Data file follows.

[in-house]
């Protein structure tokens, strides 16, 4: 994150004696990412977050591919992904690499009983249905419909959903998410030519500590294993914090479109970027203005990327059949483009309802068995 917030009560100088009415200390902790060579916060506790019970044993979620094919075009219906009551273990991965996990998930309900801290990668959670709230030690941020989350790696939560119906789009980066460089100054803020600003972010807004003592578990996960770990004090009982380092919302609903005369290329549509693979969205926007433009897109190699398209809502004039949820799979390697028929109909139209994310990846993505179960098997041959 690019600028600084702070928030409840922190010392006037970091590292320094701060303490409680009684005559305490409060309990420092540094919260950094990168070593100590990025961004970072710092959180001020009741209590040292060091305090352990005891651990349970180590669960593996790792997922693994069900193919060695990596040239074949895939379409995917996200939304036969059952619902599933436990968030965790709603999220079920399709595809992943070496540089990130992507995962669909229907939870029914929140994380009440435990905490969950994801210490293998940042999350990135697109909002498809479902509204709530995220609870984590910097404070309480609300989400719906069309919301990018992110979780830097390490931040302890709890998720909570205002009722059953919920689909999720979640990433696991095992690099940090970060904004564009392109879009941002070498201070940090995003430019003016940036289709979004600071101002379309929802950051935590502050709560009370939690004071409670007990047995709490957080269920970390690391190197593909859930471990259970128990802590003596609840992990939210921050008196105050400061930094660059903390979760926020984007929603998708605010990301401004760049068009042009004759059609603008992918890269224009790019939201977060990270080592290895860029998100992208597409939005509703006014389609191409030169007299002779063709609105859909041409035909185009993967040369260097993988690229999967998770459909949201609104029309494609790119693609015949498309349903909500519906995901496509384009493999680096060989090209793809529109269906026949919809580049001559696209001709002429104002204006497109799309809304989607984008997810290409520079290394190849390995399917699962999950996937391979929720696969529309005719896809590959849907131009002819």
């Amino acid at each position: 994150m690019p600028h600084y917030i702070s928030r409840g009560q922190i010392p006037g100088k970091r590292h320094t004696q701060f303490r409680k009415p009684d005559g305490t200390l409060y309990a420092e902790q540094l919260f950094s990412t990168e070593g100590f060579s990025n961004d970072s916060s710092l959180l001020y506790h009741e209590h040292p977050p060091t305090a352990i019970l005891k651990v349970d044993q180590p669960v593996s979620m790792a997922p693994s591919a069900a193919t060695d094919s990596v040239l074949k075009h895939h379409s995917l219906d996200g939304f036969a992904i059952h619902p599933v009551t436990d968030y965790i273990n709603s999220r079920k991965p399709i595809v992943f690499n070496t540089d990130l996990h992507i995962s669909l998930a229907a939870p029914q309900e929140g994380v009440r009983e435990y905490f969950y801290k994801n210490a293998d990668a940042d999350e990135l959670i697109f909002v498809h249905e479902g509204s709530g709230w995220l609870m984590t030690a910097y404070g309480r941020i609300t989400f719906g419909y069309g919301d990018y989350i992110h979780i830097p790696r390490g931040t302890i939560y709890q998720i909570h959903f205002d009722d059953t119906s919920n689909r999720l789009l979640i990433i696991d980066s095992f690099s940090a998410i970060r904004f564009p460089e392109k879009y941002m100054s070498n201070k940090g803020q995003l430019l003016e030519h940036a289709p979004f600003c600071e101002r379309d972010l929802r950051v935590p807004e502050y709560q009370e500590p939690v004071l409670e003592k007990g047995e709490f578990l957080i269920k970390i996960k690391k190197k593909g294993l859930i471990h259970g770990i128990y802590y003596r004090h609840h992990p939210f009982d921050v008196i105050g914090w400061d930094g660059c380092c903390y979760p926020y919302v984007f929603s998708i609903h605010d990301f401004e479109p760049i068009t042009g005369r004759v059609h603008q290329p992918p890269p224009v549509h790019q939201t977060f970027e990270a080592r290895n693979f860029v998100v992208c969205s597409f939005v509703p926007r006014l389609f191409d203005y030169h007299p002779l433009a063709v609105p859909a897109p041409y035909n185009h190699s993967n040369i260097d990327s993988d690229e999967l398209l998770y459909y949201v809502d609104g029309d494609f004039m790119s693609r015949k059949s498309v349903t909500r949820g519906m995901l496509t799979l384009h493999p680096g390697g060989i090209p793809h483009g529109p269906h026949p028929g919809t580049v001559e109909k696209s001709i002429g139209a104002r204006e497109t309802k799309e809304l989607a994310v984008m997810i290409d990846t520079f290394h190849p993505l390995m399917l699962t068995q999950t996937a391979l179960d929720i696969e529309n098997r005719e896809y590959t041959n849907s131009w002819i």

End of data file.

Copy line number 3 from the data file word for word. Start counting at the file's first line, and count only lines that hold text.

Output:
């Amino acid at each position: 994150m690019p600028h600084y917030i702070s928030r409840g009560q922190i010392p006037g100088k970091r590292h320094t004696q701060f303490r409680k009415p009684d005559g305490t200390l409060y309990a420092e902790q540094l919260f950094s990412t990168e070593g100590f060579s990025n961004d970072s916060s710092l959180l001020y506790h009741e209590h040292p977050p060091t305090a352990i019970l005891k651990v349970d044993q180590p669960v593996s979620m790792a997922p693994s591919a069900a193919t060695d094919s990596v040239l074949k075009h895939h379409s995917l219906d996200g939304f036969a992904i059952h619902p599933v009551t436990d968030y965790i273990n709603s999220r079920k991965p399709i595809v992943f690499n070496t540089d990130l996990h992507i995962s669909l998930a229907a939870p029914q309900e929140g994380v009440r009983e435990y905490f969950y801290k994801n210490a293998d990668a940042d999350e990135l959670i697109f909002v498809h249905e479902g509204s709530g709230w995220l609870m984590t030690a910097y404070g309480r941020i609300t989400f719906g419909y069309g919301d990018y989350i992110h979780i830097p790696r390490g931040t302890i939560y709890q998720i909570h959903f205002d009722d059953t119906s919920n689909r999720l789009l979640i990433i696991d980066s095992f690099s940090a998410i970060r904004f564009p460089e392109k879009y941002m100054s070498n201070k940090g803020q995003l430019l003016e030519h940036a289709p979004f600003c600071e101002r379309d972010l929802r950051v935590p807004e502050y709560q009370e500590p939690v004071l409670e003592k007990g047995e709490f578990l957080i269920k970390i996960k690391k190197k593909g294993l859930i471990h259970g770990i128990y802590y003596r004090h609840h992990p939210f009982d921050v008196i105050g914090w400061d930094g660059c380092c903390y979760p926020y919302v984007f929603s998708i609903h605010d990301f401004e479109p760049i068009t042009g005369r004759v059609h603008q290329p992918p890269p224009v549509h790019q939201t977060f970027e990270a080592r290895n693979f860029v998100v992208c969205s597409f939005v509703p926007r006014l389609f191409d203005y030169h007299p002779l433009a063709v609105p859909a897109p041409y035909n185009h190699s993967n040369i260097d990327s993988d690229e999967l398209l998770y459909y949201v809502d609104g029309d494609f004039m790119s693609r015949k059949s498309v349903t909500r949820g519906m995901l496509t799979l384009h493999p680096g390697g060989i090209p793809h483009g529109p269906h026949p028929g919809t580049v001559e109909k696209s001709i002429g139209a104002r204006e497109t309802k799309e809304l989607a994310v984008m997810i290409d990846t520079f290394h190849p993505l390995m399917l699962t068995q999950t996937a391979l179960d929720i696969e529309n098997r005719e896809y590959t041959n849907s131009w002819i």